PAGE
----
Christians ought to be mocked far more than we’re hated. That’s my thought this morning.
In Acts 12, the passage that I’m preaching on this Sunday, we see that the gospel always advances hand in glove with opposition. And nothing I’m about to say is meant to diminish our expectation of that persecution. But I still think that Christians as a whole ought to be mocked far more frequently than we’re hated.
It was Romans 3 that set in motion this latest train of thought. Paul begins verse 27 with the rhetorical question, ‘where then is boasting?’ And then he answers with ‘it’s excluded’. There can be no boasting in Christianity. Boasting in ourselves and our own achievements, that is. We can boast in Christ and make much of him. But not of ourselves. And why is that? Well, if 1:18-3:20 has done its work then we’ve been utterly drained of any self-confidence. We’ve got nothing.
The Christian has nothing to boast about. And so we ought to be known for our humility, perhaps even known for being humiliated. We’ve come up before God’s standards and been found wanting. Woefully. The only thing we contributed to our salvation was the sin that made it necessary! God doesn’t accept us into His presence because of what we’ve done but because of what His son, Jesus Christ has done. We’ve nothing to boast about. Think about it for a moment. If I walked to the top of Mount Everest unaided then I’d have every right to talk up my achievement. It would be quite something. But if someone else had carried me up to the top of Mount Everest and I started boasting about my achievements then I’d be an idiot. No, I’d find the whole thing somewhat humiliating. I had to be carried. By someone else. I was utterly incapable of contributing anything to my glorious ascent of Mount Everest other than my weight which burdened the one who carried me. And others who heard about it ought to mock me for it!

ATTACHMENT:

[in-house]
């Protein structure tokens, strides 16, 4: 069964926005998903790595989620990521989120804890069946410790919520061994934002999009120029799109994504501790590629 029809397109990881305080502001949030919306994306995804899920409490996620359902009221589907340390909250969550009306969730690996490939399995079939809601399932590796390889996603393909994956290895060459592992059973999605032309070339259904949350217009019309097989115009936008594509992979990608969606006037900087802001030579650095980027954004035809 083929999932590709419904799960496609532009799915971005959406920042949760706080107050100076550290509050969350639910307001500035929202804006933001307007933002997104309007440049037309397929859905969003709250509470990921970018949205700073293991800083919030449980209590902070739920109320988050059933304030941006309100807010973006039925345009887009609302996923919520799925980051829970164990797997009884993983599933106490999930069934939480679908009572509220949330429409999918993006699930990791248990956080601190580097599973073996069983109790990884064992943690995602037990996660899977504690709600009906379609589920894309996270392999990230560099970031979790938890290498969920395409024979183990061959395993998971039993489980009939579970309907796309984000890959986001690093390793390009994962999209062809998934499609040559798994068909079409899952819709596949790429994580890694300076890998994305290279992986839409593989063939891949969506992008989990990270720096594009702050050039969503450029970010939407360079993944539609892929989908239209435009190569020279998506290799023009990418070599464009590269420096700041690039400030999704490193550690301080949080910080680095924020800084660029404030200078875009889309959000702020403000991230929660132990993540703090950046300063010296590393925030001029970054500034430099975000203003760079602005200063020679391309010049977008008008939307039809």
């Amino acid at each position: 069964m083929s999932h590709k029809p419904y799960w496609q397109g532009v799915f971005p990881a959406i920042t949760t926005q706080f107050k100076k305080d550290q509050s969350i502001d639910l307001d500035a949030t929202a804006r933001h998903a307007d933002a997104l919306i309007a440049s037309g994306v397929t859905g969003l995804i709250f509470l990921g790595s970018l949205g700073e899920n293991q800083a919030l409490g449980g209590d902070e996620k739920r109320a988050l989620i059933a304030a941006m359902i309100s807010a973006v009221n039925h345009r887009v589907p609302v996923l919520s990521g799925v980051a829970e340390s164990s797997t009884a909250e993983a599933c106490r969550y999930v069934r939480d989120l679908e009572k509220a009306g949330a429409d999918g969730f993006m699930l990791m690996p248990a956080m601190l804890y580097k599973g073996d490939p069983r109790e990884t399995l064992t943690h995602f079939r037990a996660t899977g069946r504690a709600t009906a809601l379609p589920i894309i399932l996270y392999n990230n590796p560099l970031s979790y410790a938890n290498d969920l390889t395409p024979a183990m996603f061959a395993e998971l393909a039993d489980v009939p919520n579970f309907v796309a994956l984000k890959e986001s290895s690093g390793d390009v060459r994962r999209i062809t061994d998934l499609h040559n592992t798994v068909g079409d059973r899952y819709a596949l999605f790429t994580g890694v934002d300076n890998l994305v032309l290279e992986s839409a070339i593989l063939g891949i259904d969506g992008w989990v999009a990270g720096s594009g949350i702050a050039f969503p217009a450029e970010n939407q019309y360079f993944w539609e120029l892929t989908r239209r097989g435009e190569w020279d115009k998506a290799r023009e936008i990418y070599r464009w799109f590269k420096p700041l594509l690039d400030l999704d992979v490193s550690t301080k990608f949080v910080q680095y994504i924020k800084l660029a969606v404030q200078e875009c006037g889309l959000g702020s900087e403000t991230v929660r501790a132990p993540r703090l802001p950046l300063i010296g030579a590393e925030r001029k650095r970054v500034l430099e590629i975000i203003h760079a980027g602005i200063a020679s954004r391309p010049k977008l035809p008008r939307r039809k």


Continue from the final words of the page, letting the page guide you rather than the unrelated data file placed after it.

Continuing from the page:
Spiritually speaking, that’s me. That’s every Christian. We’re incapable of walking into God’s presence. We needed Jesus Christ to carry us. Let’s be honest, it’s humiliating. I have nothing to boast about.
So why mocked rather than hated? Someone who’s been humiliated is very easy to hold in derision. We secretly mock the men and women who adorn the pages of the tabloids because they’re collective failures are laughable. We hold them in contempt and ridicule them because they’ve been exposed and embarrassed. But we have been humiliated. By the word of God. I’ve been exposed as a complete moral failure. I cannot talk up my own achievements, since I have none. There are things that I’ve said, thought and done of which I’m ashamed. I don’t even come before a holy God with empty hands. I come before him with a bucket load of skeletons in the closet. It’s all rather pathetic. And easy to mock.
But are you and I really mocked? Could it be that we’re not as open about our failure as we should be? Could it be that people think that we’re the hero of our Christian life not Jesus? Could it be that people think we’re rather superior and self-righteously confident in our own religious achievements? Could it be that we’ve hidden from people our utter dependency on our saviour? Could it be that we’ve not made as much or Jesus as we should have done? Do those that know us know that we think we’re wicked and that we think Jesus is wonderful?
At CCB this month we have the ‘Naked God’ mission. Martin Ayers is coming to give two pub talks. It’s a wonderful opportunity to be open about our sin and to make much of our saviour. And we may be mocked for it. But better to be mocked for being morally pathetic than to be hated for being self-righteous.